CONSTRUCTION being undertaken by the Level Crossing Removal Project in Seaford has caused a stir among residents keen to see long held plans for an arboretum come to life.
The LXRP is working on a shared use path, which will span more than 11 kilometres from Edithvale to Frankston. They are currently working between Armstrongs Road and Station Street in Seaford, and have shut the Kananook Reserve Walking Trail from 6 May to 29 May to allow for that.
Former president of the Kananook Creek Association, Robert Thurley, said that works at Station Street are at odds with plans for an arboretum in Seaford.
“This is happening at the site of the Seaford arboretum,” he said. “The bush walking trail entrances at Station Street are vital to be preserved.
“The Seaford arboretum is a jewel in the crown and the planned entrance to it should not have been wrecked by LXRP. This needs to be rectified”.
In February Frankston Council endorsed plans for the arboretum when they voted unanimously to approve spending $30,000 to complete a detailed concept design. They also voted to “note the estimated total project cost is $672,500” and “authorise council officers to seek external funding for the entire project through the state government.”
Frankston councillor Kris Bolam said “given the amount of trees and vegetation the state government has destroyed to make way for the level crossing works, the least they can do is contribute to, and collaborate on, a project that is going to showcase the best of our flora and fauna in Seaford”.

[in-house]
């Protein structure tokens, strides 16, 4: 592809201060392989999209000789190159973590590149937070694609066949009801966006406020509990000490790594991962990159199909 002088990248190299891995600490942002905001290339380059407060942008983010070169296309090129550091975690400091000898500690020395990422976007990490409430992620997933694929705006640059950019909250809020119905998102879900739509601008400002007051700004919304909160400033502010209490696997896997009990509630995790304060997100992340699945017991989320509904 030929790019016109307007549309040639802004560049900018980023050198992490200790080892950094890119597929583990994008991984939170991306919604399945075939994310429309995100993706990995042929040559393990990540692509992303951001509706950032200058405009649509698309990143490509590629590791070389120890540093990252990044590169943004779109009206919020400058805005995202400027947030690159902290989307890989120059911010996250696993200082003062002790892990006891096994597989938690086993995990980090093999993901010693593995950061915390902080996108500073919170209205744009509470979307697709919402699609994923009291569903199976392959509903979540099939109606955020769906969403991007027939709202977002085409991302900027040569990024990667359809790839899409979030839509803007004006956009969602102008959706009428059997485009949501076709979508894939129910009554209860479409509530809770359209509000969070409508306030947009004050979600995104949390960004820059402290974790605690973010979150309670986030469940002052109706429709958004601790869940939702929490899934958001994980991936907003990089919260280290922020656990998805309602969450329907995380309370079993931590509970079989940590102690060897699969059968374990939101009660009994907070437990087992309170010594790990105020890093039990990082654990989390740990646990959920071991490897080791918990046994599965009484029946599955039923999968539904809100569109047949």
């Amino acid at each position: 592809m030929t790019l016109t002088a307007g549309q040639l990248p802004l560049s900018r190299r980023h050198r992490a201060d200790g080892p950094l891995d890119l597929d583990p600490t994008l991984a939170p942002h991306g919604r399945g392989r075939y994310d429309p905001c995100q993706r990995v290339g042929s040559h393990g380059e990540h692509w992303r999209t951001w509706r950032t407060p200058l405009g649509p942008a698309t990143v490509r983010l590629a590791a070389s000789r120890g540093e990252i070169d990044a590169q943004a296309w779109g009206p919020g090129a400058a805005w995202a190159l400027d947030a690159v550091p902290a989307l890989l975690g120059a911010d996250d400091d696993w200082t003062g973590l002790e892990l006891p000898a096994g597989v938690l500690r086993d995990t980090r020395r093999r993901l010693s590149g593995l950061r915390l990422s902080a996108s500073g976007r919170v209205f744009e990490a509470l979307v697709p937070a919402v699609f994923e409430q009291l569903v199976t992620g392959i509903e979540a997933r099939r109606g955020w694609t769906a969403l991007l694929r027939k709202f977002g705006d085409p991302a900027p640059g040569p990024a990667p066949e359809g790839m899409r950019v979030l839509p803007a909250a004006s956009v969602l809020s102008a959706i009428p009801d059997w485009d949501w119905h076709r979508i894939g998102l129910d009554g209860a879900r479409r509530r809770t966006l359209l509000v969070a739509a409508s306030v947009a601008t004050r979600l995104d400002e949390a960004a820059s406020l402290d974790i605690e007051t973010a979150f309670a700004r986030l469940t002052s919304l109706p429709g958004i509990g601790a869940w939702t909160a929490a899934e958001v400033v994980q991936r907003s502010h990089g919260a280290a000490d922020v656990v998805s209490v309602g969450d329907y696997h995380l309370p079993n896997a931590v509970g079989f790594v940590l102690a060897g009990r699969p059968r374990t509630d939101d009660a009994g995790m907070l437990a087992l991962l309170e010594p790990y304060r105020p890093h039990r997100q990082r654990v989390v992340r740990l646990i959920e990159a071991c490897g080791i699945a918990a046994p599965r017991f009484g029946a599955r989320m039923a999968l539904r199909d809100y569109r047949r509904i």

The arboretum proposal endorsed by council covers an area of approximately 3 hectares with boundaries by the east bank of the Kananook Creek, Station Street, the Seaford Railway Station car park, RF Miles Reserve, and Seaford Road.
Frankston councillor Glenn Aitken also criticised works on the LXRP’s shared use path.
“The essence of the trail along Kananook Creek has always been of a more earthy access way through a canopy of tree growth, it’s almost like taking a type of journey through the vegetation with limited encroachment. This path is something that is slammed onto the landscape without due diligence.”
The erection of a metal fence in the area has also been met with some disapproval. “They’ve put a steel rail all the way along the bike road in the area which was going to be a showcase for aquatic plants,” Mr Thurley said.
“There’s been no sensitivity and lack of due process. (…) This would not have happened this way if a proper consultation process had been executed.”
Cr Aitken said the fence was “visually highly offensive”.
“Anyone engaging with the coastal environment should become highly acquainted with the history of the area, sensitivity of community groups, and should have been acquainted with the value of coastal vegetation,” he said.
Residents protested vegetation removal by the LXRP on Station Street in February. Council wrote to the LXRP at the time to express “its serious concerns at the recent removal of high value and old growth vegetation along the shared user path alignment, particularly around Armstrongs Road and Station Street, Seaford, and seek an assurance that further vegetation removal works will be paused pending a more thorough consultation with both council and the community (“Vegetation removal protested”, The Times, 2/3/20)”.
The LXRP was contacted for comment.